Stop the presses – I want to get off.
His Girl Friday, the 1940 screwball comedy featuring Rosalind Russell’s iconic performance as “newspaperman” Hildy Johnson, is a cinema classic.
The Front Page, the 1928 play that the film was adapted from, is one of the great American stage comedies.
Alas, what the Shaw Festival has chosen to present at its flagship theatre this summer is an unhappy hybrid of the film and the play that mixes their two similar, but ultimately different styles. It’s cobbled together by playwright John Guare, then studded with his own heavy-handed interpolations.
Director Jim Mezon gives the script – which Guare has questionably revised from the 2003 version that premiered in London – a superb production with a wonderful cast. But, for fans of the originals, the ultimate effect is of being robbed, twice.
Nicole Underhay stars as Hildy, the Chicago Daily Record’s star crime reporter, who is about to leave the newspaper life behind to become a housewife to an insurance salesman in Albany.
Benedict Campbell plays Walter Burns, Hildy’s Machiavellian editor – and ex-husband – who will stop at nothing to get her back on the beat.
Leave thoughts of Russell and His Girl Friday co-star Cary Grant at the door, and you’ll find two original takes on the familiar characters. Underhay brings a surprisingly naturalistic cool to Hildy, anchored by real heart. Campbell, meanwhile, lets his manic energy flow with glee – and stumbles only when he had to be a believable romantic lead. (It doesn’t help that Guare flattens Hildy and Walter’s unconventional relationship into cliché.)
Under Mezon’s clockwork direction, the press room at the Chicago courthouse is perfectly controlled chaos. The ink-stained rabble moves rapidly from poker games, to hooting and hollering at a passing secretaries, to manning the lines madly as they call in stories to their tabloids in a journalistic version of broken telephone.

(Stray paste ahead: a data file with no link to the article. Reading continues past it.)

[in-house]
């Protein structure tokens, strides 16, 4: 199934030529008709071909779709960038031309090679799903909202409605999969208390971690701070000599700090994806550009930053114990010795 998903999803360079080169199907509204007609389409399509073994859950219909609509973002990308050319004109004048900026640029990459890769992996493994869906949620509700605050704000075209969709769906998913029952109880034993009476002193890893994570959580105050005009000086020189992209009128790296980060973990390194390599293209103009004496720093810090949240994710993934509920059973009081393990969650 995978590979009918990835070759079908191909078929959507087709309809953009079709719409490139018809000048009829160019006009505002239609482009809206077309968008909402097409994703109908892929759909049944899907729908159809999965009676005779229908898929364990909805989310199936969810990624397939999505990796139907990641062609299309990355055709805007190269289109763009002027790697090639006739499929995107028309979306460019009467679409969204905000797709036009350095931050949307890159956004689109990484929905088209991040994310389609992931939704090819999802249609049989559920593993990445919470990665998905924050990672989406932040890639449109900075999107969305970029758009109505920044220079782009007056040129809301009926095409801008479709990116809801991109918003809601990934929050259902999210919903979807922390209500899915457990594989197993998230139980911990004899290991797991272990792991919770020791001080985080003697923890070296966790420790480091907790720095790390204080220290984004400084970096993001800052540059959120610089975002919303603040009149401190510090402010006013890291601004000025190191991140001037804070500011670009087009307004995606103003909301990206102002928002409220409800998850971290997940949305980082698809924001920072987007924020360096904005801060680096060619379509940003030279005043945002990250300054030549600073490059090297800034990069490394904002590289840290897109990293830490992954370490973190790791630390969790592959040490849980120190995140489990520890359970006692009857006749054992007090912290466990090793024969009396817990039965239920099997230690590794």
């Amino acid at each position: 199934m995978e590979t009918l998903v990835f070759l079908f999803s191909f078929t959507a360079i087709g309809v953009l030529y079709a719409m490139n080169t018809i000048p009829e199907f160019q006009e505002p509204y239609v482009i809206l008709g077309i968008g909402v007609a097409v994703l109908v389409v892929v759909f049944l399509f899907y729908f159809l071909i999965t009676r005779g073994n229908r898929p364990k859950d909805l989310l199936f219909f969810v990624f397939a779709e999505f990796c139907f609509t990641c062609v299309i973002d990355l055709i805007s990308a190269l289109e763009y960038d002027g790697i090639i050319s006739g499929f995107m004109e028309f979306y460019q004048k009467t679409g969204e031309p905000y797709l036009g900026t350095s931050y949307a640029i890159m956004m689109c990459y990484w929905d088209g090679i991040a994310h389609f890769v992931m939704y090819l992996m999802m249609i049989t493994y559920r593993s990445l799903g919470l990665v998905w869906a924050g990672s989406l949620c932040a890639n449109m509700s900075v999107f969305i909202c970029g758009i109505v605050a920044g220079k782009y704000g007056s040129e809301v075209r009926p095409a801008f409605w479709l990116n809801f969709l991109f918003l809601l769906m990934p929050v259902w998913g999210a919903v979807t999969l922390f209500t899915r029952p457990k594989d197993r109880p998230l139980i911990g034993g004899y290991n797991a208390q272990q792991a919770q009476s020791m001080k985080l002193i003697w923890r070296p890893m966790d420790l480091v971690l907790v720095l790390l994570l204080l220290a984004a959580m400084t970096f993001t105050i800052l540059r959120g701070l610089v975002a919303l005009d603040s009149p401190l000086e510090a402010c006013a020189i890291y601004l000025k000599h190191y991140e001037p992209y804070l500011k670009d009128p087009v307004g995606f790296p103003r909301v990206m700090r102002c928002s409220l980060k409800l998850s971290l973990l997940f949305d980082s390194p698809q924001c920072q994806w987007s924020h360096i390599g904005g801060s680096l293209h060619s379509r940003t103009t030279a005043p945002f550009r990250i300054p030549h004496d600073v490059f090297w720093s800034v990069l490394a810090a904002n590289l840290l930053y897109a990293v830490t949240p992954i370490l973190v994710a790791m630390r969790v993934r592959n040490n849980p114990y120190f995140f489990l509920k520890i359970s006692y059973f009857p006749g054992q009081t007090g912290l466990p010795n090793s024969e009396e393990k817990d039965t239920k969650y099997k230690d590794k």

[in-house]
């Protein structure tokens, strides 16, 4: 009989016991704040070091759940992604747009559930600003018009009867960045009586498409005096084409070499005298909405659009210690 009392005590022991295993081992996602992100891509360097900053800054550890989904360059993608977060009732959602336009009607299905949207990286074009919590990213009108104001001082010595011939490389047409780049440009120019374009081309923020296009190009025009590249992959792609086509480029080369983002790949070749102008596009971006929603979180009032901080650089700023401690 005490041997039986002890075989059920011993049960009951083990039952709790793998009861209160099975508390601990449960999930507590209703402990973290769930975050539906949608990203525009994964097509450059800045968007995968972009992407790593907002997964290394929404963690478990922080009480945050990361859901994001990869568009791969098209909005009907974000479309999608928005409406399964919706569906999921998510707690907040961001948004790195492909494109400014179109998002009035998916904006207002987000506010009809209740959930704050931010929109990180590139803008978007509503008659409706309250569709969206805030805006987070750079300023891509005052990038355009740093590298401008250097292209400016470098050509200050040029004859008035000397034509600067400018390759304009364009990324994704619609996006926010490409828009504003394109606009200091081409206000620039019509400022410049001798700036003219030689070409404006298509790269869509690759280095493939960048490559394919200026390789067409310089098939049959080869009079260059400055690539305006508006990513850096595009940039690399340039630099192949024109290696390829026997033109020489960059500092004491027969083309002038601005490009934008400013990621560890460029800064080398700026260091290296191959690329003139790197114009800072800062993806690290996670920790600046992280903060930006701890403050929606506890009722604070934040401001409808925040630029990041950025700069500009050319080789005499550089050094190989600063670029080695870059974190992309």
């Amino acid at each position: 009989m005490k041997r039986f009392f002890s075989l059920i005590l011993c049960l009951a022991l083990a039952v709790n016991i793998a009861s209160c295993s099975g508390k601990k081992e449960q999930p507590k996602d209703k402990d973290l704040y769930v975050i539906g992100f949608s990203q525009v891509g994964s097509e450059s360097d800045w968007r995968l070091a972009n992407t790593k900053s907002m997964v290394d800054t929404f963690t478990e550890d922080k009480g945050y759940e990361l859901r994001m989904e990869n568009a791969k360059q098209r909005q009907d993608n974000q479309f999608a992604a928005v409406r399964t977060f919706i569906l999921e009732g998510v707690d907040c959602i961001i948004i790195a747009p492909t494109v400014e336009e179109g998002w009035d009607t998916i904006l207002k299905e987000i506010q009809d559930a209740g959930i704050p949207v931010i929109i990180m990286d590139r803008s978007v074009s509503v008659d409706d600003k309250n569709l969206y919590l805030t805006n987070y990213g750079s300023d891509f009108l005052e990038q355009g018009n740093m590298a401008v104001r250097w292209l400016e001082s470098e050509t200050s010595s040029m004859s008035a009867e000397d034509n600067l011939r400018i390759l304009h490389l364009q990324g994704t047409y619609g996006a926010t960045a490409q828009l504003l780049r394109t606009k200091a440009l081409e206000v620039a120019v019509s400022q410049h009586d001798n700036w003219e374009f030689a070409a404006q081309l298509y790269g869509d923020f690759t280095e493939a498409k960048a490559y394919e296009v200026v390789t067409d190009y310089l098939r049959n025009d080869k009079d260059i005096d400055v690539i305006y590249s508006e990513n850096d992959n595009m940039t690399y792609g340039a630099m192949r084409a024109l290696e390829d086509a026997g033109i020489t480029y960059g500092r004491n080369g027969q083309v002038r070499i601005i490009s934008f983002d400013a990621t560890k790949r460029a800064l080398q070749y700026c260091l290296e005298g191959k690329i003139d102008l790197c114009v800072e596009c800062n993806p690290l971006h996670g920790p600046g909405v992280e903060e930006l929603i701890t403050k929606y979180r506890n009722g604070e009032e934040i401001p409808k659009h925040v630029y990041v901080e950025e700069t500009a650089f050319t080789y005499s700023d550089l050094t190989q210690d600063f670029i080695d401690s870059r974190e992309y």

As in the earlier versions of this story, Hildy gets tricked into covering one last death-row story before heading off to get married.
Guare has moved The Front Page’s action out of the colourful and corrupt Chicago of Prohibition and mayor “Big Bill” Thompson to just before the outbreak of the Second World War in Europe, however. (“Look, it’s Aug. 31, 1939,” observes one of the reporters, in a line that’s representative of the playwright’s sense of subtlety.)
Alas, Guare hasn’t added the Nazis imminent invasion of Poland as a quiet backdrop. Instead, he’s put it in as a litmus test for the characters. Everyone we’re not supposed to sympathize with, at some point, delivers a speech saying, in effect, that this Hitler fellow is not so bad.
Rather than being a sweet insurance salesman who wears rubbers even when it’s not raining, Hildy’s fiancé, Bruce, becomes a mother-mollycoddled fascist – though Kevin Bundy’s gradually more frantic performance is the funniest thing in the production. Bruce’s mother, played by Wendy Thatcher, is not only a member of the Hitler fan club, but is also saddled with an overemphasized dislike of women authors, an unfunny Guare add-on that bogs down the climax.
And, naturally, instead of trying to prevent the execution of a crazy anarchist who killed a black cop, Hildy and Walter are now trying to stop a young Jewish immigrant (Andrew Bunker) from being sent to the gallows for killing a pro-Nazi cop in self-defence. They’re now prone to lectures about truth and American ideals in between zingers. In the supporting cast, a parade of character actors have a heck of a time. Ric Reid is a hoot as the hypochondriac Bensinger, and, though I found him overly broad, Lorne Kennedy brought down the house as a small-minded messenger from Saskatchewan.
I guess we’re are officially over any snobbery about turning movies into plays, now that Canada’s two largest festivals dedicated to the classics have stuck film adaptations on their main stages this summer ( 42nd Street at Stratford; His Girl Friday here).
But the fact is many people make pilgrimages to these festivals expecting to see Canada’s top actors perform in the best plays from theatrical history – not subpar scripts riding on the coattails of cinematic glory.